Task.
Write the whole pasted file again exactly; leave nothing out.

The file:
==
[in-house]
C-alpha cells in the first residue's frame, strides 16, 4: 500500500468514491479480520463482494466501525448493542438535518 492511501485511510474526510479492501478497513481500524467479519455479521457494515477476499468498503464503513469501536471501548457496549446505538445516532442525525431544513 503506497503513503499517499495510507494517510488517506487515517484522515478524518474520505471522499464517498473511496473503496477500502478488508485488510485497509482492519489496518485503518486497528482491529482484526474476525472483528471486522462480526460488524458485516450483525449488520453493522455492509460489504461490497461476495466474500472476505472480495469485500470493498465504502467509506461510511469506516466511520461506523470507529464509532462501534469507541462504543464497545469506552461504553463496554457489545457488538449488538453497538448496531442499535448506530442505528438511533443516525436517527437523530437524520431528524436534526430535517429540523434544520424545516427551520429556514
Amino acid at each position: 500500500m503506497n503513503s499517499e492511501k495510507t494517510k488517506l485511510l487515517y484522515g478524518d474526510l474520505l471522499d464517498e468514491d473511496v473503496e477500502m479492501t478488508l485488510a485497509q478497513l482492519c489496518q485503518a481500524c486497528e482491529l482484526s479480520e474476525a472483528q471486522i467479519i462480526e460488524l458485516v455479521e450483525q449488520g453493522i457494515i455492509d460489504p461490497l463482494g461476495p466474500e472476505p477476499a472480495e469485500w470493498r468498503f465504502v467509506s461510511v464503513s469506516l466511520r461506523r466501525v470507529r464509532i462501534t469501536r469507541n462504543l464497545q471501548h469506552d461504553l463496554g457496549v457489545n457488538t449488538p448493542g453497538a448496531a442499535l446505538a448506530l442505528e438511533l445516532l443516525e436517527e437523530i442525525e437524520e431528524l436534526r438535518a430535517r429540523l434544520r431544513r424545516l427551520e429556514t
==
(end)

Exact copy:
[in-house]
C-alpha cells in the first residue's frame, strides 16, 4: 500500500468514491479480520463482494466501525448493542438535518 492511501485511510474526510479492501478497513481500524467479519455479521457494515477476499468498503464503513469501536471501548457496549446505538445516532442525525431544513 503506497503513503499517499495510507494517510488517506487515517484522515478524518474520505471522499464517498473511496473503496477500502478488508485488510485497509482492519489496518485503518486497528482491529482484526474476525472483528471486522462480526460488524458485516450483525449488520453493522455492509460489504461490497461476495466474500472476505472480495469485500470493498465504502467509506461510511469506516466511520461506523470507529464509532462501534469507541462504543464497545469506552461504553463496554457489545457488538449488538453497538448496531442499535448506530442505528438511533443516525436517527437523530437524520431528524436534526430535517429540523434544520424545516427551520429556514
Amino acid at each position: 500500500m503506497n503513503s499517499e492511501k495510507t494517510k488517506l485511510l487515517y484522515g478524518d474526510l474520505l471522499d464517498e468514491d473511496v473503496e477500502m479492501t478488508l485488510a485497509q478497513l482492519c489496518q485503518a481500524c486497528e482491529l482484526s479480520e474476525a472483528q471486522i467479519i462480526e460488524l458485516v455479521e450483525q449488520g453493522i457494515i455492509d460489504p461490497l463482494g461476495p466474500e472476505p477476499a472480495e469485500w470493498r468498503f465504502v467509506s461510511v464503513s469506516l466511520r461506523r466501525v470507529r464509532i462501534t469501536r469507541n462504543l464497545q471501548h469506552d461504553l463496554g457496549v457489545n457488538t449488538p448493542g453497538a448496531a442499535l446505538a448506530l442505528e438511533l445516532l443516525e436517527e437523530i442525525e437524520e431528524l436534526r438535518a430535517r429540523l434544520r431544513r424545516l427551520e429556514t